Right there, feminism was portrayed as a young woman’s expression, and the movement rode with that, creating a sisterhood that completely left out mothers and grandmothers.

I wonder if part of this is because these older women who were not included from the very beginning represented lifestyle choices that feminist theory still seems quite ambivalent on, such as marriage, family planning, and navigating as a woman in a patriarchal system.

In men’s case, fertility lasts until death, and when you look at previous life expectancies, that used to be the case for women as well.

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These women represented lifestyles that weren’t clean cut to the early women’s lib movement, and instead of embracing the complexities and contradictions of female empowerment in a world, feminism really more or less discarded these older women, abandoning them and sentencing them to patriarchal norms.

Another reason for the youth emphasis has to do with feminism’s devotion to reproductive health and a woman’s right to choose.

There are several reasons behind feminism’s ageist slant.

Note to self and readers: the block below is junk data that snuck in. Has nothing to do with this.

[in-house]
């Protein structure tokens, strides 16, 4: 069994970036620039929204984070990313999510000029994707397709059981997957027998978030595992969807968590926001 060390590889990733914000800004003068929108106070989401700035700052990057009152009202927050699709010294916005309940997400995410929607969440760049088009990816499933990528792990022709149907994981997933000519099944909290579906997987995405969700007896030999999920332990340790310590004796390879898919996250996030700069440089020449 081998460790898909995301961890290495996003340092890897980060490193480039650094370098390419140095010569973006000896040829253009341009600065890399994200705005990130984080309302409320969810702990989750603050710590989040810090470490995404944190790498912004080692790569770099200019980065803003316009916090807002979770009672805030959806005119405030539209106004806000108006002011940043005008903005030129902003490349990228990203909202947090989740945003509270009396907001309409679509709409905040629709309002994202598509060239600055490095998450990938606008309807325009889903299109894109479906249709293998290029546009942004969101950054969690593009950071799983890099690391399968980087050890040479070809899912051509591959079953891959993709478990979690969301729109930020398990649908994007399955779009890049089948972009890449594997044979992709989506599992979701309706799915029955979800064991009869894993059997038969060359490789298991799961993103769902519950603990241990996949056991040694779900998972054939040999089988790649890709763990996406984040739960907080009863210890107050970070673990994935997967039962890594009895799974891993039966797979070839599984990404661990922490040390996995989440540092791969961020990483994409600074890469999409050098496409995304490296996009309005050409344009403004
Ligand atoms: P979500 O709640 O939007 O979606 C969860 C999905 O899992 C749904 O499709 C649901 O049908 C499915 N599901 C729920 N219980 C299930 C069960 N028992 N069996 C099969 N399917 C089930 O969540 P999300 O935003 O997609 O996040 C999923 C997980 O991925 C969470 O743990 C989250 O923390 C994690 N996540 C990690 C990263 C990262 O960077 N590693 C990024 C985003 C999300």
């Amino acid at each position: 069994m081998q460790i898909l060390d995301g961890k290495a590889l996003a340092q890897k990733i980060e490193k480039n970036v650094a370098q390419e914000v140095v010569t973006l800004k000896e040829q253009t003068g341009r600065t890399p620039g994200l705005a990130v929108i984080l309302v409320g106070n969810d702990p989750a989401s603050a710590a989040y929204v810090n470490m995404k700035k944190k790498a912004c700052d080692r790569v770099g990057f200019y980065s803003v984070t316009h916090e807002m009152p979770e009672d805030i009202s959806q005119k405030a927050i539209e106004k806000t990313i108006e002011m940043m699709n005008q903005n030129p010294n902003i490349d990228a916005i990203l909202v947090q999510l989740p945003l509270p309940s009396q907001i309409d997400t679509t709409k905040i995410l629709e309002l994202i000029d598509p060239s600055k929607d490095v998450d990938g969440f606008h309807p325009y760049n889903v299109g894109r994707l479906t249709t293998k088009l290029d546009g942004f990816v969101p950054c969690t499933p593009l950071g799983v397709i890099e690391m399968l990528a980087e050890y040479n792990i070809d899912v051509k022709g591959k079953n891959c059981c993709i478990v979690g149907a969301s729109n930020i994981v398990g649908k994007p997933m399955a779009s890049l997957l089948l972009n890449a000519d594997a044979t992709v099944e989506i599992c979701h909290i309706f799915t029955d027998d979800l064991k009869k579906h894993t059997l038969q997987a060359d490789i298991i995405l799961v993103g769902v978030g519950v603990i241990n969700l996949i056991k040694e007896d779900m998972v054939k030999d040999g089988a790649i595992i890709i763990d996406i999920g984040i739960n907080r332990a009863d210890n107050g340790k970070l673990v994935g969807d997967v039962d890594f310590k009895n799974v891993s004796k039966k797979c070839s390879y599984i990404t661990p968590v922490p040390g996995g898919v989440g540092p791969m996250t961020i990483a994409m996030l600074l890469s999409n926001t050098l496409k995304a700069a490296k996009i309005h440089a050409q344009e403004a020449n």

One stems back to the women’s liberation movement of the 1960s, which was dominated by younger women.

In feminism, those images are projected on the female body, while in ageism, those images are projected onto the ageing body.

In “Age relations are unlike race/ethnicity, gender, and class in critical ways.This concerns me, because women statistically live longer than men, creating a gender imbalance, so as our older population ages, it will increasingly become more female-dominant.In Cynthia Samuels commented that we seem to be in a “feminist generational divide.” Not only do I agree with her, I actually predict the divide becoming greater, and younger feminists find themselves unable and unwilling to relate to older women’s identities that pre-date the 1960s.Instead of allowing ourselves to age gracefully, many Americans fight it with either cosmetic surgery, anti-aging creams and hair dyes.In this light, ageism is many times treated as subordinate to feminism, but the two issues really go hand in hand with each other, because they both tackle the fact many identities are socially and culturally constructed through images of the body. With Baby Boomers approaching retirement age, the article addressed the different health and lifestyle issues that older people deal with, as well as the fact that the supply of adequate medical care is far below its increasing demand.